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"If you ain't got it in you, you can't blow it out."
— Louis Armstrong

Wednesday, September 26, 2012

JAZZ TODAY: Is Innovation Required In Jazz Today?

It’s inelegant and silly for arts critics to pick fights with each other. And goodness, it’s hard to imagine a dust-up between jazz scribes making much difference in the world.

cover artSo, although I’m going to use the PopMatters review of the new recording by the Branford Marsalis Quartet as my straw man here (sorry, Max Feldman, brother—it ain’t personal), my point is not to take issue with a tepid and curious review of a recording that I very much like. Rather, the question I’m interested in is whether art—and specifically jazz—becomes irrelevant if it isn’t evolving or stepping into innovative ground.

Put another way, does a jazz musician become pointless, is each individual jazz performance or recording lesser, if it is not in the vanguard?

A Premium on Novelty?

Feldman seems to think so. His review of Branford Marsalis’s new Four MFers Playin’ Tunes is cheekily dismissive. Not because the recording stinks. “It’s not a bad record by any means,” he writes. The problem, rather, is that the music contains “not very much to set [it] apart from everything else that’s just like it that you’ve probably heard before.”

Feldman’s review makes this point over and over again. “It’s the same old studious conservatism that we know and loathe—it stands its ground and doesn’t look outside of the sadly deforested jazz jungle for inspiration.”
Read the entire column here:  Is Innovation Required In Jazz Today?

Tuesday, September 25, 2012

Dave Douglas Quintet: Be Still

Jazz isn’t afraid to mix it up with other kinds of music, and certainly an artist as bold as trumpeter Dave Douglas isn’t going to shy away from stylistic collision. Douglas’s earlier work mixed jazz with Balkan music, film music, brass band elements, electronics—so what’s the big deal in taking on a set of hymns or many elements of folk music?

But it’s rare that the particular elements that mix on Be Still, the latest from Douglas’s shimmering jazz quintet, fuse so convincingly and effortlessly. This recording, inspired by the passing of the leader’s mother and a list of hymns and spiritual folk songs that she chose for her own service, is majestic. Douglas uses his quintet in new ways to work with a different kind of source material. And the jazz group is supplemented brilliantly by Aoife O’Donovan, a young singer with a clarion but gentle gravity to her voice.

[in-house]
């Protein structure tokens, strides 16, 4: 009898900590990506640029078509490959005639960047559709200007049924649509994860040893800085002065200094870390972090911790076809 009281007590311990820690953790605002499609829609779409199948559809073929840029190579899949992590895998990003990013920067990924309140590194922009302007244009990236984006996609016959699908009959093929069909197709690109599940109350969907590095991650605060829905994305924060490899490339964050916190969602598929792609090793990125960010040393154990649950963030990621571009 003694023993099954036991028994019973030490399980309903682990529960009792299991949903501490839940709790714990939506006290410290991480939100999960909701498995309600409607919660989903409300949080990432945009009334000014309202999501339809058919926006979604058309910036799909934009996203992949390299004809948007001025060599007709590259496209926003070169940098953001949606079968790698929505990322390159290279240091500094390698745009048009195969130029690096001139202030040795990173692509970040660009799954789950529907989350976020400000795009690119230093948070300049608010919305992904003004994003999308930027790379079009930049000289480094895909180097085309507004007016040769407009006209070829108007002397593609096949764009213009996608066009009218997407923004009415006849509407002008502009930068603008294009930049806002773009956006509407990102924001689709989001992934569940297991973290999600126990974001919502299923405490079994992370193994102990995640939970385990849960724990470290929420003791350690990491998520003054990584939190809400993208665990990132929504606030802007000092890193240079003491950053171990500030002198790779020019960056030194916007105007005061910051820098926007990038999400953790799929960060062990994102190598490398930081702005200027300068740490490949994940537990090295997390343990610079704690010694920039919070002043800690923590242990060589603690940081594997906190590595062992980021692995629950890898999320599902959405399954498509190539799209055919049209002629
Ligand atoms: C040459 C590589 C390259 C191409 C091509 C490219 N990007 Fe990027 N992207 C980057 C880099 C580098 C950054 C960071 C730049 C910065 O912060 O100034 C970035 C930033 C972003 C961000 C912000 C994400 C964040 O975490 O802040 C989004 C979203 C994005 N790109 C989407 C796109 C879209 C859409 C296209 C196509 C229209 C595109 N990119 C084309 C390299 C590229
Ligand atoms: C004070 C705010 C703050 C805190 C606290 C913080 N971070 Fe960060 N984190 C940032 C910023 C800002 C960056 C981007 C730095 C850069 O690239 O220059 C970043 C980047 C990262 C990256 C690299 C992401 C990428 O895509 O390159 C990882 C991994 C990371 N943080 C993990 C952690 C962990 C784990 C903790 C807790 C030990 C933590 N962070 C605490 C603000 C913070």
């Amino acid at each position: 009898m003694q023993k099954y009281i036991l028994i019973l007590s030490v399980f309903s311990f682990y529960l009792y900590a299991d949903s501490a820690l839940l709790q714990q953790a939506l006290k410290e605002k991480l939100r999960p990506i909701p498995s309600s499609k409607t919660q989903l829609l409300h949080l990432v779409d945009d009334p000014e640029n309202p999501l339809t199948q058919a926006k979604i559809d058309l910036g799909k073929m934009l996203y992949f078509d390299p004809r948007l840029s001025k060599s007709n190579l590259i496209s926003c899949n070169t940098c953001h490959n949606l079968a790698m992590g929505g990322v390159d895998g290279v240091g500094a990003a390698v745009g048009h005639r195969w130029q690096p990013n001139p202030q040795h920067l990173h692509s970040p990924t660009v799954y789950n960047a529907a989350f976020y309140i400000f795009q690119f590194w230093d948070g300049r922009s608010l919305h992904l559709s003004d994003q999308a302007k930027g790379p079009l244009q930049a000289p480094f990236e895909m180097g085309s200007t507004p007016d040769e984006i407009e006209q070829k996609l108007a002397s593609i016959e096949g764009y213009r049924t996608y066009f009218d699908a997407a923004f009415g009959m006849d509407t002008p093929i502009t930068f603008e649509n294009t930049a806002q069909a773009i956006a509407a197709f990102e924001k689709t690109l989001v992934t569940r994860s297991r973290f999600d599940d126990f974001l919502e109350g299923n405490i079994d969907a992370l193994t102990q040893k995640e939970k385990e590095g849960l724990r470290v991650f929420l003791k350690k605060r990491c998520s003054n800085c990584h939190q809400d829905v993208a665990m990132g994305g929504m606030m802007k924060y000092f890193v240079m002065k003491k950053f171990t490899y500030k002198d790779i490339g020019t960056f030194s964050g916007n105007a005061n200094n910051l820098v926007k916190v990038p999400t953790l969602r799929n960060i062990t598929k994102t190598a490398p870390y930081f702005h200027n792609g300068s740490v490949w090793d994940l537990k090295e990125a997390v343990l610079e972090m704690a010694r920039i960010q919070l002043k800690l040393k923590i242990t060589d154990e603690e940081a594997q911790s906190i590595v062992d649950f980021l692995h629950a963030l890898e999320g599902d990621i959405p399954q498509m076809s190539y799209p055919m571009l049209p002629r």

Be Still is a triumph, a beauty, a revelation. It’s as a good a jazz record as 2012 is likely to produce—and maybe it’s not quite a jazz record at all.

First, this is a record of crystalline quiet. O’Donovan sings gently, with a soft and often breathy approach. She’s no stranger to this kind of artistic fusion, having sung with the Wayfaring Strangers, Matt Glaser’s trailblazing mixture of jazz, bluegrass and klezmer, and being the main voice of Crooked Still, a hip “newgrass” outfit. Douglas’s arrangements in support of her are full of space and gentle care. On “Barbara Allen”, for example, Douglas starts by deploying O’Donovan’s voice as a wordless instrument in a chorale written out for trumpet, saxophone, piano, bowed bass, and voice. The lyrics are then supported by a very spare set of statements by the horns only, then horns and piano. O’Donovan is given lengths of as much as eight slow bars to sing without accompaniment, making the reentry to the quiet instrumental work that much more dramatic.

Not that drummer Rudy Royston has no role here. His tuneful cymbal work on “Be Still My Soul” is essential to balancing the performance. But his role on this tune is hardly that of a typical jazz drummer. Mainly, he performs as colorist, filling the atmosphere around the carefully phrased melody with a series of pings and shimmers, flinging sparks around the grounding provided by bassist Linda Oh and the transparent piano work of Matt Mitchell. Later, as Douglas takes the disc’s first improvised solo, Royston begins playing loose time, which builds to be even more dramatic under the tenor saxophone solo by Jon Irabagon. This track is arguably a masterpiece, and Royston is a critical reason for that.

But Douglas uses the band different ways on different tracks. “High on the Mountain” is essentially a bluegrass tune, and he uses a horn arrangement on the chorus that sets up the kind of drone that a different band would get out of a fiddle. Royston plays a highly syncopated train beat under the verse while the leader plays a flowing jazz counterpoint to the vocal melody. On “God Be With You”, however, the trumpet takes the first reading of the melody, loosely, setting up the stately hymn as a kind of jazz ballad. After O’Donovan’s statement of the melody, the horns come in together with a wholly separate melody that launches Irabagon into a short but surging improvisation. Each of the approaches seems just right for its tune.

Read the full review for this amazing album here: Dave Douglas Quintet: Be Still